In the first half of 2014 corporate investments and M&A deals in Europe picked up pace again. According to an analysis conducted by Stefano Gatti and Carlo Chiarella (Bocconi’s Centre for Applied Research in Finance – CAREFIN) in cooperation with Goldman Sachs, such a recovery marks a turning point, because the macroeconomic conditions that during the crisis drove companies to raise cash holdings by 30% and reduce leverage by one tenth are fading out. European companies sit on a €500 billion cash pile, American corporations on $1.4 billion and now it’s time to make this money yield. Corporate bonds issuance in the American market, more responsive than the European market, is back to pre-crisis levels.
The analysis, for the period 2004-2013, of the balance sheets of 437 European non financial corporations included in the Stoxx Europe 600 ex-financials Index shows that companies, during the crisis, moved along three lines: debt repayment, earnings retention (the two leading to deleverage) and disintermediation, i.e. the issuance of bonds in order to replace harder to obtain bank loans. Paired with investments delay and cost cuts, such behavior led to strong cautionary cash hoarding.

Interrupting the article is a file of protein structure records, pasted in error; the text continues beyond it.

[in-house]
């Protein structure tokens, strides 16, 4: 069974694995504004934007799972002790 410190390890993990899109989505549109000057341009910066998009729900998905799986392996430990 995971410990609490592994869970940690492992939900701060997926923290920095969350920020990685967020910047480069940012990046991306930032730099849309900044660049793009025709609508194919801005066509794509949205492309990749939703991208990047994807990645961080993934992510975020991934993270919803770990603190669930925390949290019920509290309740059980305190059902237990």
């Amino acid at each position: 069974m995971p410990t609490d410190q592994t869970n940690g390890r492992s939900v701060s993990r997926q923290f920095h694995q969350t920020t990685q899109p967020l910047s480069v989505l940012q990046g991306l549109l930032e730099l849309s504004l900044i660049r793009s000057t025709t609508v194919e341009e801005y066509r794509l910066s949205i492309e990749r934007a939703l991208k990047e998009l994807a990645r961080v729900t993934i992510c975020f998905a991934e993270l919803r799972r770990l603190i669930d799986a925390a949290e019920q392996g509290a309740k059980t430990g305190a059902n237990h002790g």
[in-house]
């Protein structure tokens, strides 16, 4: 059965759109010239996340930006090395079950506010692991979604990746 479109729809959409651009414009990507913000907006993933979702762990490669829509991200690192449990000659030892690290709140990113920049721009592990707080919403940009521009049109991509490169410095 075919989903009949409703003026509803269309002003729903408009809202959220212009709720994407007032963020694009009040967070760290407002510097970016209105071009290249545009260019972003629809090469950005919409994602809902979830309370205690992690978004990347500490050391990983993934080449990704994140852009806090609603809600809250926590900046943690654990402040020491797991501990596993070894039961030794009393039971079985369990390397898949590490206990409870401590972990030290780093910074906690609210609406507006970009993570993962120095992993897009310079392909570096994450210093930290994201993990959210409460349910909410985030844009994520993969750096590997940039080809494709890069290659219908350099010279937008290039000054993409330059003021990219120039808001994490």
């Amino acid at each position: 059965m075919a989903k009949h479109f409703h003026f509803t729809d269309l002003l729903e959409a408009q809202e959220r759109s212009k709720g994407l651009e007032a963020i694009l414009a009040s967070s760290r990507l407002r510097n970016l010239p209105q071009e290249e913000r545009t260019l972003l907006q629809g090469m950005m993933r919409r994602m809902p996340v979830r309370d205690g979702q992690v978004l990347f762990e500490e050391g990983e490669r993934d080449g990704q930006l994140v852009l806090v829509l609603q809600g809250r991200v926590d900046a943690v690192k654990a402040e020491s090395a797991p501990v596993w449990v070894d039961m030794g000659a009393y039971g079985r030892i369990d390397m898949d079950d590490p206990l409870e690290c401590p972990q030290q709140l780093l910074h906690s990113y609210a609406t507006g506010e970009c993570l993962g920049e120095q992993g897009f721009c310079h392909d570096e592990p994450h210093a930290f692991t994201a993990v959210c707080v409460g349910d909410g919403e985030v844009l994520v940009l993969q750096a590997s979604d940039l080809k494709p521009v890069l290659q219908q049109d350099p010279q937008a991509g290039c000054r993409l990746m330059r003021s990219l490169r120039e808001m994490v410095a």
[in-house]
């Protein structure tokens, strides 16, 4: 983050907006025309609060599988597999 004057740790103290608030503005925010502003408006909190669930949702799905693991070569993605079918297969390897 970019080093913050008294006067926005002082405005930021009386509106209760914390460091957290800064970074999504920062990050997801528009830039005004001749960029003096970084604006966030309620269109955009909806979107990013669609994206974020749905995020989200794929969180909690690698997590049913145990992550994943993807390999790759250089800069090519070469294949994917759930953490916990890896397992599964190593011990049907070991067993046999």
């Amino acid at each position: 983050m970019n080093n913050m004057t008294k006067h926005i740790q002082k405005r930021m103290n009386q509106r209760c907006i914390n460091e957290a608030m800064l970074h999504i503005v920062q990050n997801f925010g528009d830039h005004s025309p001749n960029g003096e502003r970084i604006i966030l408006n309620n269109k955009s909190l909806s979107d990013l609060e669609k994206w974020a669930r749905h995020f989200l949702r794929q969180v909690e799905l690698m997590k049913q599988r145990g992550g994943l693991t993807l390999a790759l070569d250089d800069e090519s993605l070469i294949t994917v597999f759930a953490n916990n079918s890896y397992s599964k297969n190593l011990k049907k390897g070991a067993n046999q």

"Today, concerns about financial solidity are subsiding and corporations have to decide how to use their cash, choosing whether to return it to shareholders or invest it for organic growth or M&A deals. The second option is posed to gain momentum as macroeconomic uncertainties fade out", Massimo Della Ragione, Goldman Sachs co-head Italy, said.
Shareholders reimbursement, the authors write, has been the prevailing strategy up to now because it implies predictable results and is suitable to markets where alternative investment opportunities are scarce. The outcome of corporate investments is, on the contrary, always unpredictable and they are consequently unsuitable to periods of macroeconomic uncertainty. The recent reduction in uncertainty will likely give a boost to this kind of use of cash.
The main source of concern singled out by the authors is the schedule of debt refinancing. From now up to 2018 €1.3 trillion of debt instruments issued at favorable market conditions are expected to mature, with a peak of €300 billion in 2014.